I’m not a very good writer, but I do like to read.
These days most of what I read is on the Internet. I have books, but I only reach for them if my phone and laptop are charging.
I like to read about people. Stories of individuals, stories of societies, stories of cultures. I like stories about personal journeys — career growth, child-raising, mental health issues.
I read science articles, but I’m not a scientist so I read the ones with a human angle. The ones which involve research communities or solitary individuals, the ones which display the best of human collaboration and the ones which get scarred by jealousies. I suppose I’m interested in how knowledge develops and spreads, and how a steady effort is required to keep it from degrading over time.
I read about food. Not recipes (because I gave up on that a long time ago), but travel blogs involving food, and usually (always) forwarded by my mother. I don’t do much travelling myself, but I save some of the articles just in case I do one day.
There is so much on the Internet. So many experiences, so many opinions, so many ways to approach Life.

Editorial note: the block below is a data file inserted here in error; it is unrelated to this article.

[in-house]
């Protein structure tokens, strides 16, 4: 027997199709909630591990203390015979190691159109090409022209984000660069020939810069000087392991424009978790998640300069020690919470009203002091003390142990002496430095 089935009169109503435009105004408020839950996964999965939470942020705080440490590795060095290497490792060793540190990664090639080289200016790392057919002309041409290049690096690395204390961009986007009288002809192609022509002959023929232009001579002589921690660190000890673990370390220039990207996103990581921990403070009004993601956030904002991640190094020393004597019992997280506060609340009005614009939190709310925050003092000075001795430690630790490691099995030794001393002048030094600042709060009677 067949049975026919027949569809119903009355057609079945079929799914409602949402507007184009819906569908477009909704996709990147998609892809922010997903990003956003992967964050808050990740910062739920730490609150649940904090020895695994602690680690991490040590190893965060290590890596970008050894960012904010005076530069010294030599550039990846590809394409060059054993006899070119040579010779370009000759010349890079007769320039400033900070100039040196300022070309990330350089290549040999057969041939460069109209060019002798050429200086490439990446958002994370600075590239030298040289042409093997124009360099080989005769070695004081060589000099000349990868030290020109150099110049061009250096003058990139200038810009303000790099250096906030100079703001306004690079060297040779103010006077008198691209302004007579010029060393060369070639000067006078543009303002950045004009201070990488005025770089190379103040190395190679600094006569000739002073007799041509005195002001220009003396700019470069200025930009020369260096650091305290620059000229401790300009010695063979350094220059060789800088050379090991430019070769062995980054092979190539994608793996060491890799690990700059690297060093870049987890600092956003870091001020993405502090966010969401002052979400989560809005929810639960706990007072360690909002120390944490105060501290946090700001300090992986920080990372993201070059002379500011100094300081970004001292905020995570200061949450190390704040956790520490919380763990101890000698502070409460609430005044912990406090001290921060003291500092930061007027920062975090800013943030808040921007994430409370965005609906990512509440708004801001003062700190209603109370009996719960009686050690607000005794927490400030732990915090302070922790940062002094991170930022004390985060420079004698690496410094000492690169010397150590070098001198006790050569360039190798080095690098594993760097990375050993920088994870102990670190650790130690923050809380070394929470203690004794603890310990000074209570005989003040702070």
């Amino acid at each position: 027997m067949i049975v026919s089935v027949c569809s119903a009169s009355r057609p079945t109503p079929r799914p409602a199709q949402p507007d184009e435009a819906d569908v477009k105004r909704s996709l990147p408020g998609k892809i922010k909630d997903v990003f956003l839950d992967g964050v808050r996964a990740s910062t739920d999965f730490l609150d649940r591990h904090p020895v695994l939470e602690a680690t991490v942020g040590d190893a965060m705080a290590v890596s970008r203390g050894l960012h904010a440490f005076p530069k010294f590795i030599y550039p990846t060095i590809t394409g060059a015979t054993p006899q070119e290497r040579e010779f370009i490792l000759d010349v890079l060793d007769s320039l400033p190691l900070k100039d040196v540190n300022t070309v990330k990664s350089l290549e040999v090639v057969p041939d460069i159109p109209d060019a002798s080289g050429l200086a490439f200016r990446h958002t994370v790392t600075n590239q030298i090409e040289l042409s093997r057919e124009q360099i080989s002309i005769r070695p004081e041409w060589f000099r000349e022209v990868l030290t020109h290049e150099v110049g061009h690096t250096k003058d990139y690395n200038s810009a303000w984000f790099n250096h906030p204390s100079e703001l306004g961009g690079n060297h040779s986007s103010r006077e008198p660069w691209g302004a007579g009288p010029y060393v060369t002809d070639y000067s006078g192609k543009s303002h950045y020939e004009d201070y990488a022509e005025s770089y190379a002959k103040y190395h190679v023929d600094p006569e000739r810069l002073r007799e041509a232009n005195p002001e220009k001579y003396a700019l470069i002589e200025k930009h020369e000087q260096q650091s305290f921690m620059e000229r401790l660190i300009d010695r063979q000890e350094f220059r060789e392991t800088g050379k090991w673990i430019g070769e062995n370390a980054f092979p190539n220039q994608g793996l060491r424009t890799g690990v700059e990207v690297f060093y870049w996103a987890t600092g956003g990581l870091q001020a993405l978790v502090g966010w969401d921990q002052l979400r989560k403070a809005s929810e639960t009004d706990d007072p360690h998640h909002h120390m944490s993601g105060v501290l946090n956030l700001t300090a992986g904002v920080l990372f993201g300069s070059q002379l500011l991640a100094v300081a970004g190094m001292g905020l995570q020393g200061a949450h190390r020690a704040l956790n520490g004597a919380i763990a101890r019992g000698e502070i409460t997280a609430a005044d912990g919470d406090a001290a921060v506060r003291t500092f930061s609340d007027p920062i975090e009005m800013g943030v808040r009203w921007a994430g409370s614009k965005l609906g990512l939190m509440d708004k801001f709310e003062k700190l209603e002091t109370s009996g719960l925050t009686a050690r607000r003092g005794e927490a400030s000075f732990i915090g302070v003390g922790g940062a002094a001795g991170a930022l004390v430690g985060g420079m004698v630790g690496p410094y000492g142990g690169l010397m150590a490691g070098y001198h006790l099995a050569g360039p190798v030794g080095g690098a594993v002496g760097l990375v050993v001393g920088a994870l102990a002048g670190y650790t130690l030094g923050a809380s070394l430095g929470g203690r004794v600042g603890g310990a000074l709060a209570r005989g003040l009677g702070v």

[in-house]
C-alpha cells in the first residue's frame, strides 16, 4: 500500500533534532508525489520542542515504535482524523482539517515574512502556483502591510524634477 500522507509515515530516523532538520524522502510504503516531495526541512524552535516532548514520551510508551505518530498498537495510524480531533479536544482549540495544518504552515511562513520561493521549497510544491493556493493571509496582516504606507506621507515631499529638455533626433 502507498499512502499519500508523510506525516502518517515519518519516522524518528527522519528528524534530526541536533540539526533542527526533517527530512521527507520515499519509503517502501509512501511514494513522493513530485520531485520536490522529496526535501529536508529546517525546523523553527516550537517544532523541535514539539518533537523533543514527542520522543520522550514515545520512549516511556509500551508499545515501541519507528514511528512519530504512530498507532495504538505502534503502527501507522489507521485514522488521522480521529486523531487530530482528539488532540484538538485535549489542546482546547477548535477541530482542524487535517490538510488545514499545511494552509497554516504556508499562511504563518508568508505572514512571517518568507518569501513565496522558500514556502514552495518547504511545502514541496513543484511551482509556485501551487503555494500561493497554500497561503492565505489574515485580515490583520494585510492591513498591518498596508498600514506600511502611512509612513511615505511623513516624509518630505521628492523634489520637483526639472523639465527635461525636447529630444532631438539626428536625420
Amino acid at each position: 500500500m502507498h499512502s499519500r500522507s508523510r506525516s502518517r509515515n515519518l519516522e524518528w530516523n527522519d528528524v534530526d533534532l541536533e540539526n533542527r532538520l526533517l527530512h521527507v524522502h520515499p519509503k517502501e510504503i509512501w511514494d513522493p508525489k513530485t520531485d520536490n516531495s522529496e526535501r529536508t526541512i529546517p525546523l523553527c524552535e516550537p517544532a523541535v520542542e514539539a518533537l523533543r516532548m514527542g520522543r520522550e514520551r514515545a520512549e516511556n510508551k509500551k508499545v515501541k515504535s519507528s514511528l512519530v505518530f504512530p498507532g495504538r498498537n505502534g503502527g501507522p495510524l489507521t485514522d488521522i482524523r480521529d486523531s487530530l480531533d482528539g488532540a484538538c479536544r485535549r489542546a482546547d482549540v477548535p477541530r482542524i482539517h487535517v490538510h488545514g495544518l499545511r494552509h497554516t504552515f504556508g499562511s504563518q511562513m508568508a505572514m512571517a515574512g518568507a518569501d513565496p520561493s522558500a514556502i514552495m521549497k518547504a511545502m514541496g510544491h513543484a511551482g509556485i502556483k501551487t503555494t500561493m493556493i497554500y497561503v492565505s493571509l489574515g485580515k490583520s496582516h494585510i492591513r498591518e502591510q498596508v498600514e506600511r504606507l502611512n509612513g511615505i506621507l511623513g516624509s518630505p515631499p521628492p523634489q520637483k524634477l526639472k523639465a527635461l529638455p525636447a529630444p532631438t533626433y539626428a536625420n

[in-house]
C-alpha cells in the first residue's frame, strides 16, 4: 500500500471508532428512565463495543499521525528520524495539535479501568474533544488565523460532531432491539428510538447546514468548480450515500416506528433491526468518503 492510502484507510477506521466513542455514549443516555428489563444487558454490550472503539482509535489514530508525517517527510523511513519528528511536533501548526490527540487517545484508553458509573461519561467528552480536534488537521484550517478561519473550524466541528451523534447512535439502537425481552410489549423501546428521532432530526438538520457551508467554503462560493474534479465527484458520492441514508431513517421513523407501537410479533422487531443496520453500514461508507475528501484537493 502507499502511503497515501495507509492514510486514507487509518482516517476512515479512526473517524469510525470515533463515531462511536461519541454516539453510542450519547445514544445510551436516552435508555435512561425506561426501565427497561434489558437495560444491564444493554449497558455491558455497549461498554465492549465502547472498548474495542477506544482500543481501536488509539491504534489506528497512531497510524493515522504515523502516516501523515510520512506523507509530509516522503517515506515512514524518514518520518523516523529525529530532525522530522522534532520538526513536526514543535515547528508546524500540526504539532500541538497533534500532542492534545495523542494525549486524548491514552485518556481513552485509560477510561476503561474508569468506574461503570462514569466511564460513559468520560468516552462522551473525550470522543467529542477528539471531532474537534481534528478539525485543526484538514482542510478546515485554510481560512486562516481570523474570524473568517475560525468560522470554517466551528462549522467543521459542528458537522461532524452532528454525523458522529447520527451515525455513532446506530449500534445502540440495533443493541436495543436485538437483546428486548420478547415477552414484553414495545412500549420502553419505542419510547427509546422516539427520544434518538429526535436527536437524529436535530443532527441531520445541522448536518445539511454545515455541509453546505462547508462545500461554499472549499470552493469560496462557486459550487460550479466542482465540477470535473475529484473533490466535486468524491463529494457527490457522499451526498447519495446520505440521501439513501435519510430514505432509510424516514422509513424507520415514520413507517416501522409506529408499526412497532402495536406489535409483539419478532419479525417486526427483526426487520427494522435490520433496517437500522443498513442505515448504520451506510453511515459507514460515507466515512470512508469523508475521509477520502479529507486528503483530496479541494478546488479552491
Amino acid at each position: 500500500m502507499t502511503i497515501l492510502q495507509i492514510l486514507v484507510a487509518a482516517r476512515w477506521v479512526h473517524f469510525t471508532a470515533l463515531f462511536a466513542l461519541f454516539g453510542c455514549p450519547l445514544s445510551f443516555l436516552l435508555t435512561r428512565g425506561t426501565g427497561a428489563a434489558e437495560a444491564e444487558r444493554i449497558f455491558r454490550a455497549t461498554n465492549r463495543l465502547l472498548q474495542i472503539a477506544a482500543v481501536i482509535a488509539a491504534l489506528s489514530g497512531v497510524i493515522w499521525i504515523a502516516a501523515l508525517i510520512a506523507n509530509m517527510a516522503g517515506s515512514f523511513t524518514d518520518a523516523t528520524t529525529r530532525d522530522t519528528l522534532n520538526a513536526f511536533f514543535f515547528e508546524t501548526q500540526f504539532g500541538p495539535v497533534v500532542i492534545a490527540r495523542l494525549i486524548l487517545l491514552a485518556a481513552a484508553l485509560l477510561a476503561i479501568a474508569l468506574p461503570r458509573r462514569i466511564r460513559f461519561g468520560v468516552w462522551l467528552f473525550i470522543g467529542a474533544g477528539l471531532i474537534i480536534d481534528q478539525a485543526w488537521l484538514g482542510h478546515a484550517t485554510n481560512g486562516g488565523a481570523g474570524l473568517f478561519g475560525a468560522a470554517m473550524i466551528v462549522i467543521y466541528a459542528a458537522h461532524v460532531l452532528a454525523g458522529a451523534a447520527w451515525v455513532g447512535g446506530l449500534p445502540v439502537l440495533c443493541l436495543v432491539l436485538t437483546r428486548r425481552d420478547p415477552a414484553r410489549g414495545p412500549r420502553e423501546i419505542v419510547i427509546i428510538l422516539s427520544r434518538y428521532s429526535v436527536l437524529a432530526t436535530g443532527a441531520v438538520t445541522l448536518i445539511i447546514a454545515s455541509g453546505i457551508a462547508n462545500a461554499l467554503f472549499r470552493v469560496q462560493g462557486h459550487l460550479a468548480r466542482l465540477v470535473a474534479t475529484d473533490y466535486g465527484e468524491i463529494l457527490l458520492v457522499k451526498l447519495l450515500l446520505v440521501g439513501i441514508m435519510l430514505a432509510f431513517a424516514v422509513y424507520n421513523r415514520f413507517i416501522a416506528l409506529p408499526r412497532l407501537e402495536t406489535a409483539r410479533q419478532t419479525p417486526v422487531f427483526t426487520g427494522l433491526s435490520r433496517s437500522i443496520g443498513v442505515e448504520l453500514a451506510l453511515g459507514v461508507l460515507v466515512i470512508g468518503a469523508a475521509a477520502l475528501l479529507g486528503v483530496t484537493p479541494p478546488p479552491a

And it’s basically free. For ₹1000 a month paid to an ISP we get all this beauty and wonder beamed magically to our phones.
“Hold on,” you say, “nothing is free — the entire online advertising economy basically pays for all of this.” And that’s true, and that’s a Good Thing.
It’s a good thing because ads are optional — optional to look at, optional to click through, and entirely optional to buy whatever’s being advertised. And Optional = Good.
But from my point of view as a reader, a consumer of content, the advertising network is an entirely impersonal way to appreciate the creator.
Let me put it like this: if another person on the Internet has gone through the trouble of putting together an article, researching, writing, editing and beautifying it along the way, and then has made it available to me for free — then sometimes I want to pay them back.
Sometimes I want to pay them back.
There are instances when I want to make a large donation. In these cases, there are services which let me do that — outside India I’ve used PayPal and within the country I’ve used Instamojo.
But sometimes, often, every day — I want to give just a little more than a Like.
This is the primary motivation behind IndiTip — to make it easy to give a little more than a Like.